My grandfather, Norman Mitchell, used to joke when the Detroit Tigers were losing badly, as they did frequently throughout my childhood going to games with him, that they “at least looked good in their uniforms.”
He kept cheering them on at Tiger Stadium through some lean stretches. He knew the ushers by name, and they knew him. Parking attendants, too. And hot dog vendors. And the folks who sat behind the third base dugout in the section where he had season tickets for something like 30 years.
The Tigers specifically, and baseball more generally, worked as the connective tissue in his relationship with his grandkids. My memories of him — playing catch in his backyard, watching games with him on TV or at the ballpark — are largely baseball memories. When he died in 2008, the Detroit Tigers front office sent a card. The pallbearers wore Tigers hats.
This is not a unique story. Baseball fans all over the country can tell you their version. The game holds a special place in American culture. Its relatively long history in America combined with its languid pace, drawn-out season and pastoral aesthetic imbue it with a sepia-toned romanticism that indoor sports like basketball and hockey lack and that combat sports like football and boxing are too violent for. Baseball is Americana, just as much as apple pie, rock ‘n’ roll and the automobile.
So when you talk to baseball fans about why they love the game, you tend to hear more about family than about batting averages. That’s certainly the case for Jeff Garretson, general manager of the Yakima Valley Pippins, who open their season Tuesday on the road before their June 7 home opener at Yakima County Stadium.
Garretson (who, full disclosure, was a longtime editor at this newspaper before taking the Pippins job) is a baseball lifer. Though he never really played himself, he grew up in the game. His grandfather, Bob Garretson, played for the old professional version of the Pippins, back in the 1930s. And his father, Bob Jr., won two American Legion World Series as coach of the Yakima Beetles, then coached at Yakima Valley College.
“My grandpa played, my dad played, my younger brother played, I didn’t,” Garretson said. “But for my brother and I growing up, it was summers at Parker Field when Dad was coaching the Beetles. From our youngest memories we were always out there. That was our summer life. And things like that just stick with you.”
Baseball got the family through a lot, including Bob Sr.’s death in 1988, during the Beetles’ annual Fourth of July tournament. Bob Jr. and Jeff worked the tournament in shock, sharing the burden of their grief with a stadium full of friends and family. The Beetles went to the Series that year — the last time they’ve gone that far.
“That’s what baseball is to me,” Garretson said.
Bob Jr. retired from coaching more than a decade ago, but he still hangs around the team and the game.
“When I started out here toward the end of the 2015 season, he came to me that winter and said, ‘Jeff, I gotta do something,’” Garretson said. “And so he was my groundskeeper, my head groundskeeper out here for the last three years. ... It is really how the family has connected. I’m always busy no matter what time of year it is. I don’t get to see my family much. Mom and Dad, my brother and sister, and the nephews. But having Dad out here the last few years, that gave us a chance to spend some time together.”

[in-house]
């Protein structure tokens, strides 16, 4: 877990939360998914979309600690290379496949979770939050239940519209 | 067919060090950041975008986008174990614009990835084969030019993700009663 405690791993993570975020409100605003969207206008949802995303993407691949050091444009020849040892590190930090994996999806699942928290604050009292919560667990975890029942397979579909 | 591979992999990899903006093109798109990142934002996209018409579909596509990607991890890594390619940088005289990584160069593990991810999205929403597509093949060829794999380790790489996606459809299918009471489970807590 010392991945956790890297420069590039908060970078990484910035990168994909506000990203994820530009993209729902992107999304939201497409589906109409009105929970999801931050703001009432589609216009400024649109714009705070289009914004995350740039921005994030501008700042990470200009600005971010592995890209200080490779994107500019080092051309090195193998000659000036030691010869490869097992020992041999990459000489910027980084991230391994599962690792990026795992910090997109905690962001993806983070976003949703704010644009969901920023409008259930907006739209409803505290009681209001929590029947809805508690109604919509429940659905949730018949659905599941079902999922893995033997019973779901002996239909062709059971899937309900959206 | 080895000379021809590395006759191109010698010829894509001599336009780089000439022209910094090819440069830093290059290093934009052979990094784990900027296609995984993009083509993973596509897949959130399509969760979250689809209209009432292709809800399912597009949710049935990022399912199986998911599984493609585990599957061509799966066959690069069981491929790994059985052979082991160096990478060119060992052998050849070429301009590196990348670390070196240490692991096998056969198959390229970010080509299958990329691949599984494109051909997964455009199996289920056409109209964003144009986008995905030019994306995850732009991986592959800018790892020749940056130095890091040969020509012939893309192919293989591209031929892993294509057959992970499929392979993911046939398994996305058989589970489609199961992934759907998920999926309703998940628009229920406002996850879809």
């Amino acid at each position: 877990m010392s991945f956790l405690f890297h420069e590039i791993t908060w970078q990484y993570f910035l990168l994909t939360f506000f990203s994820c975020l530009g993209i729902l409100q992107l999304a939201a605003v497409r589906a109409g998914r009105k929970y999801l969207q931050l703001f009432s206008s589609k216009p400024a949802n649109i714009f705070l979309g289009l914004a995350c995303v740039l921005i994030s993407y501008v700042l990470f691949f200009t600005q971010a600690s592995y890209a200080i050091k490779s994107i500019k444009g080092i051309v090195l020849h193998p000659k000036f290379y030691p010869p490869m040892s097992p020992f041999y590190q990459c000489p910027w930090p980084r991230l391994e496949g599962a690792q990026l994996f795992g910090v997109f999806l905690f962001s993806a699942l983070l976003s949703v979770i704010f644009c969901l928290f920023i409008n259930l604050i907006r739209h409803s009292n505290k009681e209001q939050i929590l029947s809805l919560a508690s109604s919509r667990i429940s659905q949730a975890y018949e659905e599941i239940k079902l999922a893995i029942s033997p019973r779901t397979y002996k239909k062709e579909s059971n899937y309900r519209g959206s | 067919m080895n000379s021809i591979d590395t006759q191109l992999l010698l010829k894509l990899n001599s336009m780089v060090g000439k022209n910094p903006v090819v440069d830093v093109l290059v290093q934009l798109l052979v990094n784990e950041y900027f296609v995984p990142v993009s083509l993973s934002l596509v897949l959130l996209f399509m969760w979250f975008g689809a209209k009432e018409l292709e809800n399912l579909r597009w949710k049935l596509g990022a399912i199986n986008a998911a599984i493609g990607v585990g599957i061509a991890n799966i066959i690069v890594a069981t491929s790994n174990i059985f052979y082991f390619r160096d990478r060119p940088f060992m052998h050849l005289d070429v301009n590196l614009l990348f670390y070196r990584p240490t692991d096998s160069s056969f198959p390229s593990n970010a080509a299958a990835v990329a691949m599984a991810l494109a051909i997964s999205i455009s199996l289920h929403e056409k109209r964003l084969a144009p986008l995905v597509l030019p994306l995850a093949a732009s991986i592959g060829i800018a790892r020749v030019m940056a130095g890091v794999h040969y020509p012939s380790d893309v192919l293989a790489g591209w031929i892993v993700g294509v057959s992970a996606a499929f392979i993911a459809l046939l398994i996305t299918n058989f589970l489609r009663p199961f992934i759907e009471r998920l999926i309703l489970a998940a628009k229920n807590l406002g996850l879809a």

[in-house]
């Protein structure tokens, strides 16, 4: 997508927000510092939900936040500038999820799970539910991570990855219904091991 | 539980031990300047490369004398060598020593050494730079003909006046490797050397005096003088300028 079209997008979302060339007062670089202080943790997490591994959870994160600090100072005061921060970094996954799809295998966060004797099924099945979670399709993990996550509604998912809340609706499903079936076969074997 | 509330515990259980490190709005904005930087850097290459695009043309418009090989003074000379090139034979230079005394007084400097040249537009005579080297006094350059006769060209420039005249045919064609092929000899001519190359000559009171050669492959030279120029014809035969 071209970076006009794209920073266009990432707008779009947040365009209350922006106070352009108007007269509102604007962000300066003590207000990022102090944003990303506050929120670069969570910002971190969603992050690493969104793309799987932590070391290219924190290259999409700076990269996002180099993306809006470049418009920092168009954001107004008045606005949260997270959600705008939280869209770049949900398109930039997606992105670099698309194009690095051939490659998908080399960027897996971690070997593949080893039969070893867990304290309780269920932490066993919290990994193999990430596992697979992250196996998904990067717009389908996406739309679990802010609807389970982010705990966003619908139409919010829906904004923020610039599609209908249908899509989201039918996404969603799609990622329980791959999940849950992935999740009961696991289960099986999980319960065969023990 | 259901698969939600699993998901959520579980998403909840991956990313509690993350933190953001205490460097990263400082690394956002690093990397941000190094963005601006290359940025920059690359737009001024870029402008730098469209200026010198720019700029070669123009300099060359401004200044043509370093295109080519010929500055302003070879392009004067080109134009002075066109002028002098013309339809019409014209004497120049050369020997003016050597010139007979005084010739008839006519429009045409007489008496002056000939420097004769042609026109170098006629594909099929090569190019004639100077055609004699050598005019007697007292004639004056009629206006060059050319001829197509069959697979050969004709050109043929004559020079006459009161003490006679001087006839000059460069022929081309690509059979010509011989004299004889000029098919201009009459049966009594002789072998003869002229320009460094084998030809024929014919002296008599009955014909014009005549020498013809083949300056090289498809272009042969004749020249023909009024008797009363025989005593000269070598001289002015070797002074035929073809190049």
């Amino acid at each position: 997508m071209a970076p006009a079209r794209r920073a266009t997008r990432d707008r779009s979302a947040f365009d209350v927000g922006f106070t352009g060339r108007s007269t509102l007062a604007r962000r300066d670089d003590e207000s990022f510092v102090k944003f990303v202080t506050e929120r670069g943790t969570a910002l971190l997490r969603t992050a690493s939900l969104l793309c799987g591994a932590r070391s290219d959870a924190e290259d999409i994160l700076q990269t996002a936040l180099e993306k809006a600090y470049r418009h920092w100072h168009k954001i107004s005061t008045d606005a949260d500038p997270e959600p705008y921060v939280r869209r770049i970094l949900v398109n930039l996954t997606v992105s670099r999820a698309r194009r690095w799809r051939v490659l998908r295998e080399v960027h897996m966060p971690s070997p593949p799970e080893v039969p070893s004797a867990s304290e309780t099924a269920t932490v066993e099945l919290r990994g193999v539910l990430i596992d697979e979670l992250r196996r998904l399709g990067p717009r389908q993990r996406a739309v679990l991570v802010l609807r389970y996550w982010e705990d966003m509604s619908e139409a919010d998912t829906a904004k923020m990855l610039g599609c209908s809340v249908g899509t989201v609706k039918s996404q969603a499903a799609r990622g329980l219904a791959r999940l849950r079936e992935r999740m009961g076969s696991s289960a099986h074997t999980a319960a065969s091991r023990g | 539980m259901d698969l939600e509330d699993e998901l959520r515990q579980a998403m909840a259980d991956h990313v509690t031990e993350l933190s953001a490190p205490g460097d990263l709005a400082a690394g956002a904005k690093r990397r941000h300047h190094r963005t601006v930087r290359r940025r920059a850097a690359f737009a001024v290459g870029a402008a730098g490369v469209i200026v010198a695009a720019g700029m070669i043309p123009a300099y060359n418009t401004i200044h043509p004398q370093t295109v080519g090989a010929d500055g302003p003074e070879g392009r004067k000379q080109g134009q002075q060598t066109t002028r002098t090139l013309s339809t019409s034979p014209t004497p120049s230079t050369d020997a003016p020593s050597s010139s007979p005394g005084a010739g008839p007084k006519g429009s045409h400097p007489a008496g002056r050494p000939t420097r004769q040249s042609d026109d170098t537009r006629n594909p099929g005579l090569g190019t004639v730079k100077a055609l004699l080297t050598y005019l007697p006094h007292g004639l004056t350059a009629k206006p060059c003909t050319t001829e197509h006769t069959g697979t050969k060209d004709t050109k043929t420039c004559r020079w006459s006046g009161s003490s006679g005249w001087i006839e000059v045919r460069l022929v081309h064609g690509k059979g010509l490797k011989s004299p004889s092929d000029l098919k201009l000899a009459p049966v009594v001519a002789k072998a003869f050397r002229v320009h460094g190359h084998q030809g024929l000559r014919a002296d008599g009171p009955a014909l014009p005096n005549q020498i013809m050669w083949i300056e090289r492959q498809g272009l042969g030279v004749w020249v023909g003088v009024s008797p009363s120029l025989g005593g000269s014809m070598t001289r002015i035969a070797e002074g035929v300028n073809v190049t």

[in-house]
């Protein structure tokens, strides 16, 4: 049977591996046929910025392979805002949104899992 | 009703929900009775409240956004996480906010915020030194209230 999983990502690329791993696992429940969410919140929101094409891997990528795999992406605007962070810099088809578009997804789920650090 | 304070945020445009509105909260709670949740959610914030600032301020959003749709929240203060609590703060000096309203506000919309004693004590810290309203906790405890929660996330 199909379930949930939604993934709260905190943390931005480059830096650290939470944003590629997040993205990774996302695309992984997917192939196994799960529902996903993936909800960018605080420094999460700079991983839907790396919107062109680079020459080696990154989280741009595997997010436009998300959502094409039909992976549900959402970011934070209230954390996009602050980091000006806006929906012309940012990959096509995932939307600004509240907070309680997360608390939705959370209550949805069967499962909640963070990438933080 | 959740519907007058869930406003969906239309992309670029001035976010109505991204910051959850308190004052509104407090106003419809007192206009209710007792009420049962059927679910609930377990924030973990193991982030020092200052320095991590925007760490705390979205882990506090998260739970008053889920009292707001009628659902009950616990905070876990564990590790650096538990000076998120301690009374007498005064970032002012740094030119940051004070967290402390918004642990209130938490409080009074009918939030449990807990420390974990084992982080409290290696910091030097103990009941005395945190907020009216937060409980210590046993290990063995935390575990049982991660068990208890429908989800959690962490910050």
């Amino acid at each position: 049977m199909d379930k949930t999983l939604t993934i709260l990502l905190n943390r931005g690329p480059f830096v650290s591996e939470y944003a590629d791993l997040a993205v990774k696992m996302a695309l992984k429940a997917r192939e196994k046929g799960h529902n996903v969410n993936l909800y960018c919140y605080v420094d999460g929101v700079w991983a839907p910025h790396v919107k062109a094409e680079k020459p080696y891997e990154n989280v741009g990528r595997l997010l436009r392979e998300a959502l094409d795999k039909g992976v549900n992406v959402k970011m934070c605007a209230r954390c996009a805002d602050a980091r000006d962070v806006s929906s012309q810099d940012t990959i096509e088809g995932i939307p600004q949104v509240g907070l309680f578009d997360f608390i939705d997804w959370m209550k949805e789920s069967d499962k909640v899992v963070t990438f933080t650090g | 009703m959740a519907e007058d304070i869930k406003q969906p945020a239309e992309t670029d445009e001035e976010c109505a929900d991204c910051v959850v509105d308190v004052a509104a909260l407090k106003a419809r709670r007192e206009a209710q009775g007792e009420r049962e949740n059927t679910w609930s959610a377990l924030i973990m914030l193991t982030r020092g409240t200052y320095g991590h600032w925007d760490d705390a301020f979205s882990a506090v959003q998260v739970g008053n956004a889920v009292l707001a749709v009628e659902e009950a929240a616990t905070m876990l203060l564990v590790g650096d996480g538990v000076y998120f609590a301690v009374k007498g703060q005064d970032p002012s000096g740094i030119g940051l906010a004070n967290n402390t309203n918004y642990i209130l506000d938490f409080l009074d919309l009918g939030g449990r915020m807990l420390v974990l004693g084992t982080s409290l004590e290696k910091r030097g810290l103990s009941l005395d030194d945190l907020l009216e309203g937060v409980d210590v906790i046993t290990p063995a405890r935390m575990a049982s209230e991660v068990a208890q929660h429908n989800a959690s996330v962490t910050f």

Memories like that, much more than balls and strikes or stolen bases, are what give baseball its staying power in the American consciousness. Sure, you’ll remember big wins and big losses, the time you saw some pitcher strike out 15 guys or some slugger hit for the cycle. But the best memories will be about the people you were with.
Todd Lyons, the morning guy on 94.5 KATS FM, is about as big a public baseball fan as there is in this town. He can quote you stats or debate the merits of this or that third baseman with you all day. But he knows baseball’s magic lies in its ability to connect people.
“Baseball is an heirloom,” Lyons said. “It’s an heirloom that gets handed down from generation to generation.”
That’s why stadiums are such powerful places. The sense memory triggered by the crack of the bat, or the impossibly green outfield grass or the smell of fresh popcorn popping, has the potential to link us to our past.
“That’s something everyone who ever went to a game with their dad has,” Lyons said. “You can always, in your mind, get transported instantly back to that time and that memory of that person who was important to you.”
It doesn’t matter if you’re at a Tigers game, a Mariners game or a Pippins game; a baseball stadium is a place where people share experience.
“You’re not going to remember the score,” Garretson said. “But you are going to remember it if your kid catches a foul ball or gets an autograph or your grandkids are out on the field running the bases with the mascot. Those are the family bonding moments that we sell. We sell the excitement, the family and friends. We sell that atmosphere.”
That’s not to say the action on the field is inconsequential. But it’s not the only thing. Sure, you want the Mariners or the Pippins or the Tigers (or whoever) to win. But if they don’t, you still got to spend a summer evening in the sun with friends and family, sharing stories and laughs over a couple of beers.
And the team, well, at least they looked good in their uniforms.